This created characters of incredible moral complexity, but that’s another manifestation of this problem—people with this much emotional damage just wouldn’t function any more. I suppose that’s often true, it’s a bit of the reality of all action-packed fiction, but BSG plumbed new levels of moral ambiguity, constantly, and this is reason #eleventy the finale didn’t work for me. There would not be a happily ever after for people so scarred—PTSD has nothing on them. Further, I didn’t want there to be a happily ever after—they had become so compromised, so “gray” that I didn’t care for them as human beings. They/we did not, in my opinion, still deserve to live. Nor deserve to die, per se, I’m just saying my empathy for the characters had left me. The show’s genius, or one of them, was the ability to keep thrusting us into the characters’ inner conflicts and make us care, but it feels rather like being a fan of your college sports team—at some point, you’re probably cheering on at least one alleged date-rapist or so, but when they pull a touchdown out of a difficult situation, get that surprise interception, you cheer as loud as anyone. Only later, perhaps, (maybe after the conviction) does the victory taste of ash.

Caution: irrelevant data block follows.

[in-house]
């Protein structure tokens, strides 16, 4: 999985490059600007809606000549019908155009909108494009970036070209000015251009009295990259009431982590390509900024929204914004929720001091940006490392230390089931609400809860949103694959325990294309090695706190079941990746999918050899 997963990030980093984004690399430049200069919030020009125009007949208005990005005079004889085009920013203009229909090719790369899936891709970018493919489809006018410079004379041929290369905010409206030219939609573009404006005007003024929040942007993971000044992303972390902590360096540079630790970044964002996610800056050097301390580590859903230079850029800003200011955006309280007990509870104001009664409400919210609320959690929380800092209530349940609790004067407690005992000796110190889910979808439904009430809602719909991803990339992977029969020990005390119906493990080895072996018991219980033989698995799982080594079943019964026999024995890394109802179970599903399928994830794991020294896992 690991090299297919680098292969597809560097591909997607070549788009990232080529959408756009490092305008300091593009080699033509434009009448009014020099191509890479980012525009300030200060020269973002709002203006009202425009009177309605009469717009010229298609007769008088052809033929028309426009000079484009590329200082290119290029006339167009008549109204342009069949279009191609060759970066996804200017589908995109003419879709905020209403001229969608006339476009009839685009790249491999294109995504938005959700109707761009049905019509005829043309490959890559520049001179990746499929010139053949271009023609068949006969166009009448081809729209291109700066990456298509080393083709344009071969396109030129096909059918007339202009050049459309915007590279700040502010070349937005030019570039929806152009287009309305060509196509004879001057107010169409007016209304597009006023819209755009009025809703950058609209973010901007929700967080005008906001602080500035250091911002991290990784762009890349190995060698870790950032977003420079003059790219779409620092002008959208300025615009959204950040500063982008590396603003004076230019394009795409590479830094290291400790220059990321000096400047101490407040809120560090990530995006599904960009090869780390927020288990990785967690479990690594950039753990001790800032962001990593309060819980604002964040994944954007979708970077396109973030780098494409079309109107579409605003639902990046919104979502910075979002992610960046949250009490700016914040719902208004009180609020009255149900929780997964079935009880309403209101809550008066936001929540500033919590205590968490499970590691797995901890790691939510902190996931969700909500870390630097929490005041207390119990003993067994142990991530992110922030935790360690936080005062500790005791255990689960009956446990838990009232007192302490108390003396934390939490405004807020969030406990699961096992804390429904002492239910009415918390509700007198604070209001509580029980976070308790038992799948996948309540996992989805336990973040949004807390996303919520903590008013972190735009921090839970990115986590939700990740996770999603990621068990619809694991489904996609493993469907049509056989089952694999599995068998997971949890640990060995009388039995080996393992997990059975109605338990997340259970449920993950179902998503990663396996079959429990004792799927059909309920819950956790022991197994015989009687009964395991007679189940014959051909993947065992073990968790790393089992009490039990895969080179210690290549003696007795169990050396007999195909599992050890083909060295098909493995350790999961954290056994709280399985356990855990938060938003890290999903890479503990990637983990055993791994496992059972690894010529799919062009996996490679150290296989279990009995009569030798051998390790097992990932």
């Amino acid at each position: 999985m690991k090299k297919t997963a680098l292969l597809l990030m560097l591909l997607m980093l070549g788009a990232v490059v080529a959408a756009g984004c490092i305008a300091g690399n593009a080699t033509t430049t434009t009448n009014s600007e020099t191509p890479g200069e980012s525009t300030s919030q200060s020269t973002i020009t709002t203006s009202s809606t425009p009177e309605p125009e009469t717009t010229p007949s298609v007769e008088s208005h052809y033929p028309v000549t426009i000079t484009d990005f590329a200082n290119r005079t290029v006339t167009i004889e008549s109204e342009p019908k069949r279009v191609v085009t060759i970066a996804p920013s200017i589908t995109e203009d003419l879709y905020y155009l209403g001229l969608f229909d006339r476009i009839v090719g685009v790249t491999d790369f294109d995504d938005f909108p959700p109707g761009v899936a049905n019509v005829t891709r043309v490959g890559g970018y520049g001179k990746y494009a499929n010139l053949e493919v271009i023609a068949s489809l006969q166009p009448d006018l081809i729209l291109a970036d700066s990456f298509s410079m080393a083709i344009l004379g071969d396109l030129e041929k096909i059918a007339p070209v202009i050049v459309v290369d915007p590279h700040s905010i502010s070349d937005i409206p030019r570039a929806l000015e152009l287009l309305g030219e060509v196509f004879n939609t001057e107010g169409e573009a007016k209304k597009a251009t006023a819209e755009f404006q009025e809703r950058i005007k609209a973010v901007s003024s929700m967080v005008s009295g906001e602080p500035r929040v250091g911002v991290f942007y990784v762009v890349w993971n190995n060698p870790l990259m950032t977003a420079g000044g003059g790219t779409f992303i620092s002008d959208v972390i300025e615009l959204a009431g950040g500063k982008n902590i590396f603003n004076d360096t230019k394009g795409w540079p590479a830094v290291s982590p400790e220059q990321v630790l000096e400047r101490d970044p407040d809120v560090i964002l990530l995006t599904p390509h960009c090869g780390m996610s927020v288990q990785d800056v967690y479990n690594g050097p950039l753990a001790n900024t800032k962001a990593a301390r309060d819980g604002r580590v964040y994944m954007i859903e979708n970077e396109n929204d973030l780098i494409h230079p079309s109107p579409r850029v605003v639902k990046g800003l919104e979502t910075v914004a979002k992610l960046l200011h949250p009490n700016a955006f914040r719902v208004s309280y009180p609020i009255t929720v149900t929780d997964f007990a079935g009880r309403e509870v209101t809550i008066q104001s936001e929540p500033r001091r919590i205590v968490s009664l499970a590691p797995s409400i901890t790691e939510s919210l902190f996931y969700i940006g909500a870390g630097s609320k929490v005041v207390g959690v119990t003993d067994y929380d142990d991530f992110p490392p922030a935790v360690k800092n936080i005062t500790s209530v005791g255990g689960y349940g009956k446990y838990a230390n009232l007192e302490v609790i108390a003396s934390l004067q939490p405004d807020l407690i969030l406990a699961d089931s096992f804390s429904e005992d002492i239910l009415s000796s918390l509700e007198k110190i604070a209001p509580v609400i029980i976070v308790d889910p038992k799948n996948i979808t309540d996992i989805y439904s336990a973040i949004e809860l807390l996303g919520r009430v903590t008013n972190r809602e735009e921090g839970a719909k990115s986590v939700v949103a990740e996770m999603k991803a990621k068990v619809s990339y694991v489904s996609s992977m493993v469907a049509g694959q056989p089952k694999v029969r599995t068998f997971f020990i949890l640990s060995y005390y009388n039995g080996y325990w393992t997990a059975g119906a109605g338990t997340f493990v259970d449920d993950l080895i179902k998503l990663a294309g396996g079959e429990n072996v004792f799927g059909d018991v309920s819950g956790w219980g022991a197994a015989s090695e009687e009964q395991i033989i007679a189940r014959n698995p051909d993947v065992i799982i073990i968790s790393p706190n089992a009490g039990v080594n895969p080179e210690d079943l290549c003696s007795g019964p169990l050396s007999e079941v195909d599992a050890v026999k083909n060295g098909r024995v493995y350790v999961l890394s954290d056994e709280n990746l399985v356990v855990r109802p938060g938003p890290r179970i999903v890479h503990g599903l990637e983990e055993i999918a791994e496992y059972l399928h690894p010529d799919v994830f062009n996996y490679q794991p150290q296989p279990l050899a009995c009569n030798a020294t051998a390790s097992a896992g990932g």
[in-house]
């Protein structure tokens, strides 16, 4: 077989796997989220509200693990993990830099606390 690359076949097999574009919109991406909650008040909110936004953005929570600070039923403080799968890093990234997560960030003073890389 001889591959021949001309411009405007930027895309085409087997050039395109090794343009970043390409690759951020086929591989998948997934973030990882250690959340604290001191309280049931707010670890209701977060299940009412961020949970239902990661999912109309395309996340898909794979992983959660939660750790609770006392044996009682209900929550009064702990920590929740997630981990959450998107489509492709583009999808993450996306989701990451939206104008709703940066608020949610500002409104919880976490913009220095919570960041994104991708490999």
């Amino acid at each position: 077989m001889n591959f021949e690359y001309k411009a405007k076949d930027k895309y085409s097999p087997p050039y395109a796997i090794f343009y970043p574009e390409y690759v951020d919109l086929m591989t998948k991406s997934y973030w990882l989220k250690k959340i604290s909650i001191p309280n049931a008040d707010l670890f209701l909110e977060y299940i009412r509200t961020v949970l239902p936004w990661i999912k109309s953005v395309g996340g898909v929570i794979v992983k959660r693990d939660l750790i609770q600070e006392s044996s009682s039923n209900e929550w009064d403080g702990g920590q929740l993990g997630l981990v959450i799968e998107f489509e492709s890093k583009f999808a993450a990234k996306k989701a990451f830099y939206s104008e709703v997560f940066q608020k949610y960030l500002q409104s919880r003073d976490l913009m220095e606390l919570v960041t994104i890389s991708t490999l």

Baltar is the incredible example of this. Ron Moore has said, I think, that the two-faced and morally ambiguous doctor (something like BSG’s own Snape) is his favorite character, and he is a character of exquisite ambiguity, falling climbing and jumping from one dilemma to the next, betraying people and saving them at somewhat unpredictable intervals. But the one constant in the series was that he always, always, always ran away from personal danger—if he could save his craven life, he would do it in whatever craven way available to him. (Ok, two constants: he also couldn’t and wouldn’t say no to sex, for any reason, at any time, with an attractive woman of whatever species it seemed. Sex ranked perhaps one and a half steps below survival in his driving passions, though his extreme lack of foresight often meant that he was surprised by unwise sex endangering his survival.) This man gets a happy ending at the end, seemingly redeemed in the series’ eyes—and seemingly for essentially one or two acts of non-cravenness, for standing up for once for what was right, and charging into battle guns blasting, with luck saving him more than anything else. One act of bravery, conducted stupidly and impulsively, excuses years of bad acts? For fucks’ sake, show.